“We want to turn this into a new type of artists’ community,” said Doug Herst, owner of 5.5 acres of industrial land in West Berkeley, speaking at a special meeting at City Hall. He came over as a nice guy, and he really seemed to like artists and the arts. Sounded great. Until he unveiled the real project: a million square feet of mostly commercial, office, and residential development, with only seven thousand square feet for arts/crafts workshops, and only 20 percent of the residential units as artist live/work studios.
Herst and his development consultant, Darrell de Tienne, want to change the West Berkeley zoning ordinance so they can replace recently filled manufacturing space with seven-story corporate and residential buildings. They want to “blur” the distinctions between residential, office, commercial and industrial. As a “trade-off” for changing the zoning code, Herst said, he would include 20 percent low-income artist live/work housing, along with 80 percent of the units at market rate for anybody. And here’s the kicker: The city already requires 20 percent inclusionary low-income in all housing projects, exactly what Herst is proposing. As the old saying goes, “They’re giving away ice in winter.”
The special meeting was attended by members of the Civic Arts Commission, city staff, City Council representatives, and several members of West Berkeley Artisans and Industrial Companies, myself included. I asked Herst, “If you care for artists and artisans so much, why not just subdivide the property into affordable studios? That’s what artists and artisans really need.” Herst responded, “That’s not my vision.”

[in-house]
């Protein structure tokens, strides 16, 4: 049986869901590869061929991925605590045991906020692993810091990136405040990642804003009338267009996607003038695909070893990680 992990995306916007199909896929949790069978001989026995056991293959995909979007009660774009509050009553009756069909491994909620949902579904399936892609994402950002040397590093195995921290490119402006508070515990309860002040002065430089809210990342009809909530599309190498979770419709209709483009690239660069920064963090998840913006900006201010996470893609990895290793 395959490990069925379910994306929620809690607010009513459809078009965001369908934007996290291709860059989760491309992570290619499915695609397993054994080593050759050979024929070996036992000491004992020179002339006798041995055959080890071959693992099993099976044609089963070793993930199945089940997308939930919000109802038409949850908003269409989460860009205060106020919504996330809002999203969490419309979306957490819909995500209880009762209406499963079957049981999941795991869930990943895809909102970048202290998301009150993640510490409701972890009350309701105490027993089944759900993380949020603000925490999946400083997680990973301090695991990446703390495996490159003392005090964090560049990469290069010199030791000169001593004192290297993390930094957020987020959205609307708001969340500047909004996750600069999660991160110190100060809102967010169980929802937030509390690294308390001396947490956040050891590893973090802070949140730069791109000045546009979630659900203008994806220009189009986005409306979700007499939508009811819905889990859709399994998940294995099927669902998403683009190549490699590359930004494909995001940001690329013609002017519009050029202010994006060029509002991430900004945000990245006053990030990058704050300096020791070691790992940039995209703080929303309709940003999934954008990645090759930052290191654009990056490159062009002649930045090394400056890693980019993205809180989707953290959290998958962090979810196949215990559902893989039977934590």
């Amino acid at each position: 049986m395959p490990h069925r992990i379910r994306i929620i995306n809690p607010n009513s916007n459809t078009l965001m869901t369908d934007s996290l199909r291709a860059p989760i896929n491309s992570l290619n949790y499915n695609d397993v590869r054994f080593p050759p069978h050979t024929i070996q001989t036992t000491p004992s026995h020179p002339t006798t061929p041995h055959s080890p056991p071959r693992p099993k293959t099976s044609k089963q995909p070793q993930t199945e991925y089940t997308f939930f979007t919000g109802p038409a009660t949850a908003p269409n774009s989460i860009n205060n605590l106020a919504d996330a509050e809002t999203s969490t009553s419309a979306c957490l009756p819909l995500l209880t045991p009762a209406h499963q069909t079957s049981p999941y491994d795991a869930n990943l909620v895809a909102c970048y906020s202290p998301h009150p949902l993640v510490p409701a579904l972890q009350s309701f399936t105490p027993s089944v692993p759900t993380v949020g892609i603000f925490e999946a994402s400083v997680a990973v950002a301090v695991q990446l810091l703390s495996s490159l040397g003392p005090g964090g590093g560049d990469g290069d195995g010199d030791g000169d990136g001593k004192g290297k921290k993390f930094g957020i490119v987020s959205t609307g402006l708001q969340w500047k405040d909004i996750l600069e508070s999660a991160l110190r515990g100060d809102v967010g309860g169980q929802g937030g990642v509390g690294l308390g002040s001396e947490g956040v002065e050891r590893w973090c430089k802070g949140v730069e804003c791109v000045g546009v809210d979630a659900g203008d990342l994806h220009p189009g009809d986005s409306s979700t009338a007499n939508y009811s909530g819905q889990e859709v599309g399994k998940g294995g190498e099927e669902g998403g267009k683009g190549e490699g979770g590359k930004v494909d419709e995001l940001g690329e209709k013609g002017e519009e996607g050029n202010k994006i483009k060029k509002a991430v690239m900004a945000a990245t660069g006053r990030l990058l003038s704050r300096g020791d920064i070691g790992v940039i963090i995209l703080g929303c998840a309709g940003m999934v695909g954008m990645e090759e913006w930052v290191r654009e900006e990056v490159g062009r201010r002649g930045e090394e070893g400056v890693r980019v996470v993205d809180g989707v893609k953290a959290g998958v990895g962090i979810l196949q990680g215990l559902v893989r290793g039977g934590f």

The property, almost two entire blocks between Allston and Bancroft Ways and from Fifth Street to the railroad tracks, was formerly the site of Peerless Lighting, owned by Herst. In 1999 he sold Peerless to a large corporation, which retained him as manager and vice president but moved the plant to Mexico and Indiana. Herst retained ownership of the properties.
A key part of Herst’s proposal is making regular residential units an allowable use in the mixed-use light industrial (MU-LI) district. This is contrary to the zoning code, which excludes residential uses there. The MU-LI is home to most of the city’s industries and art/artisan studios, and these uses cannot compete with residential, which generates several times the rent. Residential speculation in the MU-LI would open the proverbial gentrification flood gates and sweep arts and industries away.